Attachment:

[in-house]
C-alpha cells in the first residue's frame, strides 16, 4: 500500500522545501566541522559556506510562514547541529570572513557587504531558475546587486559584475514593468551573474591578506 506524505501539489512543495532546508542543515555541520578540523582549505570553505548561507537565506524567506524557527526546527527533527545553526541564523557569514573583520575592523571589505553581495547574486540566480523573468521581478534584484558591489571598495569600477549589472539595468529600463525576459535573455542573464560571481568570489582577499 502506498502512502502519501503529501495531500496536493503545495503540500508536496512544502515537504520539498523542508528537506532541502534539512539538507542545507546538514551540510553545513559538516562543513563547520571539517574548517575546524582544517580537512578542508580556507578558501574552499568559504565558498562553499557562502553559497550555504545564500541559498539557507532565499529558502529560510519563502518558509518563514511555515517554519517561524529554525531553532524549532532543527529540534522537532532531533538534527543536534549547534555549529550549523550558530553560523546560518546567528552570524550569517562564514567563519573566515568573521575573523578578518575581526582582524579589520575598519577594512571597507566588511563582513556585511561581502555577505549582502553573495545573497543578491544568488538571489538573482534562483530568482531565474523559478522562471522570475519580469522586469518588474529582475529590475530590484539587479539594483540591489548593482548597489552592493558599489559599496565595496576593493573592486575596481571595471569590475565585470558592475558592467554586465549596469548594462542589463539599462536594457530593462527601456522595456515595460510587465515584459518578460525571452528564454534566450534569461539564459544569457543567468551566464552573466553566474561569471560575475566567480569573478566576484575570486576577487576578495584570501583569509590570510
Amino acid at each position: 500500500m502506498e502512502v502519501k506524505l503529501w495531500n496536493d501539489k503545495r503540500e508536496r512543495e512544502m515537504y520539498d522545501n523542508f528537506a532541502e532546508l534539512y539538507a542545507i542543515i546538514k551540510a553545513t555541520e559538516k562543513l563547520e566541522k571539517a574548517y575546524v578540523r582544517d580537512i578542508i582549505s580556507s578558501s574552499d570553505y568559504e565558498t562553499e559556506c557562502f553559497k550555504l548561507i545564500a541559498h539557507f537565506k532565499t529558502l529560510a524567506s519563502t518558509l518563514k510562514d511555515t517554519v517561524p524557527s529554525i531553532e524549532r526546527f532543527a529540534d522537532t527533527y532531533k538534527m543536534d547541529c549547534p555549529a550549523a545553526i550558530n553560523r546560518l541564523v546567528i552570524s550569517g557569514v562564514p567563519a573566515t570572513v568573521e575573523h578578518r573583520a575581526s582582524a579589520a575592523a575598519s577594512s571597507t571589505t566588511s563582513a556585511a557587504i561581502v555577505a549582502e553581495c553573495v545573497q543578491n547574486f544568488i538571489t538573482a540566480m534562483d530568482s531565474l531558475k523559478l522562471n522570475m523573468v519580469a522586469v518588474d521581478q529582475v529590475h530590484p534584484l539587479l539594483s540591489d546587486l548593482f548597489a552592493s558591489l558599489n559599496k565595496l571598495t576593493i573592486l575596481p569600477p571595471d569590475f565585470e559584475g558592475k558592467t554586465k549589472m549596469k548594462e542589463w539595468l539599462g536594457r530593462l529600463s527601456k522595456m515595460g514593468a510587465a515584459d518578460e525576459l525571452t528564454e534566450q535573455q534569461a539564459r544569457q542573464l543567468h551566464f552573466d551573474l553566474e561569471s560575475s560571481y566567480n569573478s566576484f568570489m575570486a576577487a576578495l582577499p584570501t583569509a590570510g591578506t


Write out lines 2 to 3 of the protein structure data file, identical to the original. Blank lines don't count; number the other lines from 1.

C-alpha cells in the first residue's frame, strides 16, 4: 500500500522545501566541522559556506510562514547541529570572513557587504531558475546587486559584475514593468551573474591578506 506524505501539489512543495532546508542543515555541520578540523582549505570553505548561507537565506524567506524557527526546527527533527545553526541564523557569514573583520575592523571589505553581495547574486540566480523573468521581478534584484558591489571598495569600477549589472539595468529600463525576459535573455542573464560571481568570489582577499 502506498502512502502519501503529501495531500496536493503545495503540500508536496512544502515537504520539498523542508528537506532541502534539512539538507542545507546538514551540510553545513559538516562543513563547520571539517574548517575546524582544517580537512578542508580556507578558501574552499568559504565558498562553499557562502553559497550555504545564500541559498539557507532565499529558502529560510519563502518558509518563514511555515517554519517561524529554525531553532524549532532543527529540534522537532532531533538534527543536534549547534555549529550549523550558530553560523546560518546567528552570524550569517562564514567563519573566515568573521575573523578578518575581526582582524579589520575598519577594512571597507566588511563582513556585511561581502555577505549582502553573495545573497543578491544568488538571489538573482534562483530568482531565474523559478522562471522570475519580469522586469518588474529582475529590475530590484539587479539594483540591489548593482548597489552592493558599489559599496565595496576593493573592486575596481571595471569590475565585470558592475558592467554586465549596469548594462542589463539599462536594457530593462527601456522595456515595460510587465515584459518578460525571452528564454534566450534569461539564459544569457543567468551566464552573466553566474561569471560575475566567480569573478566576484575570486576577487576578495584570501583569509590570510
Amino acid at each position: 500500500m502506498e502512502v502519501k506524505l503529501w495531500n496536493d501539489k503545495r503540500e508536496r512543495e512544502m515537504y520539498d522545501n523542508f528537506a532541502e532546508l534539512y539538507a542545507i542543515i546538514k551540510a553545513t555541520e559538516k562543513l563547520e566541522k571539517a574548517y575546524v578540523r582544517d580537512i578542508i582549505s580556507s578558501s574552499d570553505y568559504e565558498t562553499e559556506c557562502f553559497k550555504l548561507i545564500a541559498h539557507f537565506k532565499t529558502l529560510a524567506s519563502t518558509l518563514k510562514d511555515t517554519v517561524p524557527s529554525i531553532e524549532r526546527f532543527a529540534d522537532t527533527y532531533k538534527m543536534d547541529c549547534p555549529a550549523a545553526i550558530n553560523r546560518l541564523v546567528i552570524s550569517g557569514v562564514p567563519a573566515t570572513v568573521e575573523h578578518r573583520a575581526s582582524a579589520a575592523a575598519s577594512s571597507t571589505t566588511s563582513a556585511a557587504i561581502v555577505a549582502e553581495c553573495v545573497q543578491n547574486f544568488i538571489t538573482a540566480m534562483d530568482s531565474l531558475k523559478l522562471n522570475m523573468v519580469a522586469v518588474d521581478q529582475v529590475h530590484p534584484l539587479l539594483s540591489d546587486l548593482f548597489a552592493s558591489l558599489n559599496k565595496l571598495t576593493i573592486l575596481p569600477p571595471d569590475f565585470e559584475g558592475k558592467t554586465k549589472m549596469k548594462e542589463w539595468l539599462g536594457r530593462l529600463s527601456k522595456m515595460g514593468a510587465a515584459d518578460e525576459l525571452t528564454e534566450q535573455q534569461a539564459r544569457q542573464l543567468h551566464f552573466d551573474l553566474e561569471s560575475s560571481y566567480n569573478s566576484f568570489m575570486a576577487a576578495l582577499p584570501t583569509a590570510g591578506t